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Who needs facts?

 
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Eliza



Joined: 21 Aug 2011
Posts: 1018

PostPosted: Fri Jan 03, 2014 8:05 pm    Post subject: Who needs facts? Reply with quote

Full titles of article:

Who needs facts? We appear to be in the Post-Information Age now
Evidence? Ha. That's for humanists, scientists and who knows what other dangerous–ists. It's all about how we feel now.

http://www.theguardian.com/commentisfree/2014/jan/03/post-information-age-benghazi-gop
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Frosty13



Joined: 04 Oct 2010
Posts: 22

PostPosted: Mon Jan 06, 2014 10:39 am    Post subject: Who needs facts? Reply with quote

Interesting timing! I just read two articles in American Spectator that examined the evolution/creation situation, and what I got from both articles is that both the evolution and creation theories are wrong. I didn't know this before, but even Darwin had doubts about the "evolution is everything" theory, because evolution couldn't explain the Cambrian explosion of new species, that nothing before or after accounted for it. The creation theory didn't hold up, because it doesn't explain evolution, which has plainly occurred. Neither does "Intelligent Design" fit the bill, because it isn't pursuing any science that could possibly bolster the theory, even though the theory itself could account for the Cambrian explosion of new species. I wish I could put my hands on Darwin's exact quote about his doubts, but I've already tossed the magazine.

As for Benghazi, it has been reported that the government is seeking Mohammad Jamal, an Al-Queda member, for his part in the Benghazi attack. I personally don't care if it was Al-Queda or any other terrorist organization; I do care that security was insufficient, that warnings weren't heeded, and that help wasn't sent when requested.
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Eliza



Joined: 21 Aug 2011
Posts: 1018

PostPosted: Mon Jan 06, 2014 12:24 pm    Post subject: Reply with quote

Two interesting--and unsurprising--reports on political leanings from Wikipedia on the two sources used:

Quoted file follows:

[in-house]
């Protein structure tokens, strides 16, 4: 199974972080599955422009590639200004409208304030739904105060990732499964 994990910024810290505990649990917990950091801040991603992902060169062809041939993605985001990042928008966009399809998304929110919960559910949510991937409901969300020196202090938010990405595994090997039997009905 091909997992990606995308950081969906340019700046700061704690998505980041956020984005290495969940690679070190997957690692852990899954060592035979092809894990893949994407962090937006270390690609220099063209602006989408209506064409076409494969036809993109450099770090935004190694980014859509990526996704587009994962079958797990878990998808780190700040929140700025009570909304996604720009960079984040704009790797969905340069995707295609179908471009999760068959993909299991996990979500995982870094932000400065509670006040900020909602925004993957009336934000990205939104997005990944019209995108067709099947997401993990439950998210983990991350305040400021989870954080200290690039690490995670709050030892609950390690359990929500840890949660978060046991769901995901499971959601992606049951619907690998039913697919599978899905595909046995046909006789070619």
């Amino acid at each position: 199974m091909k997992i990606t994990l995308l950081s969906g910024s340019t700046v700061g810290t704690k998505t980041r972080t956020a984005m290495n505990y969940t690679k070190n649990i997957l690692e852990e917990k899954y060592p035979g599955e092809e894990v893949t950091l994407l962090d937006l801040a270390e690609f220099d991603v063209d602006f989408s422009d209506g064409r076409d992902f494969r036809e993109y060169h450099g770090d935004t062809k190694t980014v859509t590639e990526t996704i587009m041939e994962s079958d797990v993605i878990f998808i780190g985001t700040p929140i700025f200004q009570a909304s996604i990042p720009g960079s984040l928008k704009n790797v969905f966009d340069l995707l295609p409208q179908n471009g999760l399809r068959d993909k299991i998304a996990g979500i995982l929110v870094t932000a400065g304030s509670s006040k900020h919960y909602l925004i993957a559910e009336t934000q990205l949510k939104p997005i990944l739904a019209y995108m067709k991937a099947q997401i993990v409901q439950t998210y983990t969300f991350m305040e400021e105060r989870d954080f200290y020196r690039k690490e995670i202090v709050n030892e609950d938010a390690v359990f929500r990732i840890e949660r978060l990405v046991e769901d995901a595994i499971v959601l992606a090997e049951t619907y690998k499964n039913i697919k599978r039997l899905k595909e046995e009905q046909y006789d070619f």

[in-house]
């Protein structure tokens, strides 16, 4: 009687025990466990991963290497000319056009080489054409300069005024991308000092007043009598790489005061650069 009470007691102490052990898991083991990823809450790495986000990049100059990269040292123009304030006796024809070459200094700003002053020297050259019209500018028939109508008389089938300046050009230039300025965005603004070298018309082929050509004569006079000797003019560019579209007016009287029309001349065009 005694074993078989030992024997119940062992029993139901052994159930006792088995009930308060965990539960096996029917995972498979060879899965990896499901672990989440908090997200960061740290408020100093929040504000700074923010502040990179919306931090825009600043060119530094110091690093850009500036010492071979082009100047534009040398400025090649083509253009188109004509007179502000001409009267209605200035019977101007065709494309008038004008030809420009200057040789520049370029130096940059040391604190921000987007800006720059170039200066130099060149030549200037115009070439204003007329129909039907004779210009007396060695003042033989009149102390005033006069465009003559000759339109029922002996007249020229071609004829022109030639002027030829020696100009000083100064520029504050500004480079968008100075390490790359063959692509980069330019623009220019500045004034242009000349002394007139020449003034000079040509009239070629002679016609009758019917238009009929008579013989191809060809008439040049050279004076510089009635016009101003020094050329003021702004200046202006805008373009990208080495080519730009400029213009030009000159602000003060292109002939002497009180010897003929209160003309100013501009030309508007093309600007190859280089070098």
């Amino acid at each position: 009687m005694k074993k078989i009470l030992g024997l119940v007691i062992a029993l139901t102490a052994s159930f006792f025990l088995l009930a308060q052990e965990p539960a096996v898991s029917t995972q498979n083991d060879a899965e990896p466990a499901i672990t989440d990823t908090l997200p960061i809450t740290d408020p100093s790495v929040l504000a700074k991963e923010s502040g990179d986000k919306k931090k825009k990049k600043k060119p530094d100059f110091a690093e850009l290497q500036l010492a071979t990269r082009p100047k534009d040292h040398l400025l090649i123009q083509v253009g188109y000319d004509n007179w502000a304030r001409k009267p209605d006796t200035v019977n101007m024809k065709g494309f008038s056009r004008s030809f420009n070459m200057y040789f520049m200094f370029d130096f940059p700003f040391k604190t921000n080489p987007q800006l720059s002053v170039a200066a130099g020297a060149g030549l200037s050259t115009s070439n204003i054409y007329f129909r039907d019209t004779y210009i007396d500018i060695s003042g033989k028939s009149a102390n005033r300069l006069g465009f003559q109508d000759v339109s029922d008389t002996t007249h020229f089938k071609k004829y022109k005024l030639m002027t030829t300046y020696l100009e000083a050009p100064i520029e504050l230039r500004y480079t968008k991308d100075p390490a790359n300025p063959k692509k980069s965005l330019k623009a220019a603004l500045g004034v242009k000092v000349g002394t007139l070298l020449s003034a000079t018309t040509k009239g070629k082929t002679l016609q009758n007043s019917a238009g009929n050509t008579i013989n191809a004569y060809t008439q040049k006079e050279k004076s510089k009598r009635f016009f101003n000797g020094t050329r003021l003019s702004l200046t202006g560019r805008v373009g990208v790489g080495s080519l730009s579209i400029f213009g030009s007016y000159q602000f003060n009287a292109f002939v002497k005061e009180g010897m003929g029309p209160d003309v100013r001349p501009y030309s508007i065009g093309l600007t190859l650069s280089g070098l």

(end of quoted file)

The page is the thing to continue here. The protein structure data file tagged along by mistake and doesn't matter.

--The American Spectator is a conservative U.S. monthly magazine covering news and politics, edited by R. Emmett Tyrrell Jr. and published by the non-profit American Spectator Foundation. From its founding in 1967 until the late 1980s, the small-circulation magazine featured the writings of authors such as Thomas Sowell, Tom Wolfe, P.J. O'Rourke, George F. Will, Malcolm Gladwell, Patrick J. Buchanan, and Malcolm Muggeridge, although today the magazine is best known for its reports in the 1990s on Bill Clinton and its "Arkansas Project", funded by businessman Richard Mellon Scaife and the Bradley Foundation.[1]

--Founded by textile traders and merchants, The Guardian had a reputation as "an organ of the middle class",[100] or in the words of C.P. Scott's son Ted "a paper that will remain bourgeois to the last".[101] "I write for the Guardian," said Sir Max Hastings in 2005,[102] "because it is read by the new establishment", reflecting the paper's then growing influence. The paper's readership is generally on the mainstream left of British political opinion: a MORI poll taken between April and June 2000 showed that 80% of Guardian readers were Labour Party voters;[103] according to another MORI poll taken in 2005, 48% of Guardian readers were Labour voters and 34% Liberal Democrat voters.[104] The newspaper's reputation as a platform for liberal and left-wing opinions has led to the use of the epithet "Guardian reader" as a label for middle-class people holding such views,[105][106] or sometimes as a negative stereotype of such people as middle class, earnest and politically correct.